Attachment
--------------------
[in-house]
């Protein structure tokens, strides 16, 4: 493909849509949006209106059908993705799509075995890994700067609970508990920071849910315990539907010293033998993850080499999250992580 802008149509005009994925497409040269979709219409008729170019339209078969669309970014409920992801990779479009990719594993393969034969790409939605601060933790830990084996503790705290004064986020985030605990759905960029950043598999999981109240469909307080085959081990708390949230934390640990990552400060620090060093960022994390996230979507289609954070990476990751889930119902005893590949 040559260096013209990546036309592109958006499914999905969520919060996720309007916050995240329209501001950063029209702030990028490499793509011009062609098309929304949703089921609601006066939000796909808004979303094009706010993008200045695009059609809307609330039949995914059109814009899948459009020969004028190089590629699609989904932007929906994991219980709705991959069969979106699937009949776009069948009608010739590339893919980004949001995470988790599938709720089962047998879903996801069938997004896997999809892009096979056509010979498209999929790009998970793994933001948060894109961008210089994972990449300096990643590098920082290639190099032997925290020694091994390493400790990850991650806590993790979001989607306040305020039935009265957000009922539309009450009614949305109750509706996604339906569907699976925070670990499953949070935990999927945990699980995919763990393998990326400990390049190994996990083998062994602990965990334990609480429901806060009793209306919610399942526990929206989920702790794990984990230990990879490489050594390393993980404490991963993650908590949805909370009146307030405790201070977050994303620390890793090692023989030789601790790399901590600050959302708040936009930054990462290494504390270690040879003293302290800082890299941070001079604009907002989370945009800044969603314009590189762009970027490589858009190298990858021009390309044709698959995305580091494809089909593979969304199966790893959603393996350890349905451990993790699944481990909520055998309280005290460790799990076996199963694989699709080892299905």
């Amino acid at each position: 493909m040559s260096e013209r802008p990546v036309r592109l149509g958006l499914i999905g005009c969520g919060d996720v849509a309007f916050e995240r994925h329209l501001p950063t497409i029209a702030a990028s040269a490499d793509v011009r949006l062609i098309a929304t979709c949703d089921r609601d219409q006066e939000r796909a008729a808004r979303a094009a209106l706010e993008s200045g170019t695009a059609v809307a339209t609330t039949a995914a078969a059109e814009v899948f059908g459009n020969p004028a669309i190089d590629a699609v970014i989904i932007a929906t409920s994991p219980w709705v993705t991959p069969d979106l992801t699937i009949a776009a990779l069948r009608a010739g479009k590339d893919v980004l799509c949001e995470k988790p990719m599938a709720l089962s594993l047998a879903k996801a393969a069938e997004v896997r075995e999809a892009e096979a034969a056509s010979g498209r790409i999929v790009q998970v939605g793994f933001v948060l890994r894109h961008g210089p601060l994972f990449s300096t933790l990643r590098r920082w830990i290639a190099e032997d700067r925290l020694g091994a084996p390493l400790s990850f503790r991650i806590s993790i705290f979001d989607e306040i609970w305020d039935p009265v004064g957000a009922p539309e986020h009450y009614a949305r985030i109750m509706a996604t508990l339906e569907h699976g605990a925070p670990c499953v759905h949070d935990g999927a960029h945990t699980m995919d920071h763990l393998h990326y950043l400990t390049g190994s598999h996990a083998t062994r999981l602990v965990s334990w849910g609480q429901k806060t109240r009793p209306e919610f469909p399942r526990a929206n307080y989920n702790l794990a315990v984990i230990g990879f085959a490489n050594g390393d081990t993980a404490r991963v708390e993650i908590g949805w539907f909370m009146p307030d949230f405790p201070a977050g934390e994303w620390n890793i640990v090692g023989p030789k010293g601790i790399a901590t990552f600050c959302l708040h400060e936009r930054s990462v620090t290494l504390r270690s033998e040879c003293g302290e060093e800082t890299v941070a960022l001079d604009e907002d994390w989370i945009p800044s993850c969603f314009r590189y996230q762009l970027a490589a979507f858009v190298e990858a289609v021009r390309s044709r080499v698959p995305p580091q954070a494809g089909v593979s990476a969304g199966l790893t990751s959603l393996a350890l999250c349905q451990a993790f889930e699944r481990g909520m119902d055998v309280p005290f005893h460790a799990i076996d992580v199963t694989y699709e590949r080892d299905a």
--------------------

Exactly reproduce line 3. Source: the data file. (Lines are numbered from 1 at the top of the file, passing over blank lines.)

């Amino acid at each position: 493909m040559s260096e013209r802008p990546v036309r592109l149509g958006l499914i999905g005009c969520g919060d996720v849509a309007f916050e995240r994925h329209l501001p950063t497409i029209a702030a990028s040269a490499d793509v011009r949006l062609i098309a929304t979709c949703d089921r609601d219409q006066e939000r796909a008729a808004r979303a094009a209106l706010e993008s200045g170019t695009a059609v809307a339209t609330t039949a995914a078969a059109e814009v899948f059908g459009n020969p004028a669309i190089d590629a699609v970014i989904i932007a929906t409920s994991p219980w709705v993705t991959p069969d979106l992801t699937i009949a776009a990779l069948r009608a010739g479009k590339d893919v980004l799509c949001e995470k988790p990719m599938a709720l089962s594993l047998a879903k996801a393969a069938e997004v896997r075995e999809a892009e096979a034969a056509s010979g498209r790409i999929v790009q998970v939605g793994f933001v948060l890994r894109h961008g210089p601060l994972f990449s300096t933790l990643r590098r920082w830990i290639a190099e032997d700067r925290l020694g091994a084996p390493l400790s990850f503790r991650i806590s993790i705290f979001d989607e306040i609970w305020d039935p009265v004064g957000a009922p539309e986020h009450y009614a949305r985030i109750m509706a996604t508990l339906e569907h699976g605990a925070p670990c499953v759905h949070d935990g999927a960029h945990t699980m995919d920071h763990l393998h990326y950043l400990t390049g190994s598999h996990a083998t062994r999981l602990v965990s334990w849910g609480q429901k806060t109240r009793p209306e919610f469909p399942r526990a929206n307080y989920n702790l794990a315990v984990i230990g990879f085959a490489n050594g390393d081990t993980a404490r991963v708390e993650i908590g949805w539907f909370m009146p307030d949230f405790p201070a977050g934390e994303w620390n890793i640990v090692g023989p030789k010293g601790i790399a901590t990552f600050c959302l708040h400060e936009r930054s990462v620090t290494l504390r270690s033998e040879c003293g302290e060093e800082t890299v941070a960022l001079d604009e907002d994390w989370i945009p800044s993850c969603f314009r590189y996230q762009l970027a490589a979507f858009v190298e990858a289609v021009r390309s044709r080499v698959p995305p580091q954070a494809g089909v593979s990476a969304g199966l790893t990751s959603l393996a350890l999250c349905q451990a993790f889930e699944r481990g909520m119902d055998v309280p005290f005893h460790a799990i076996d992580v199963t694989y699709e590949r080892d299905a």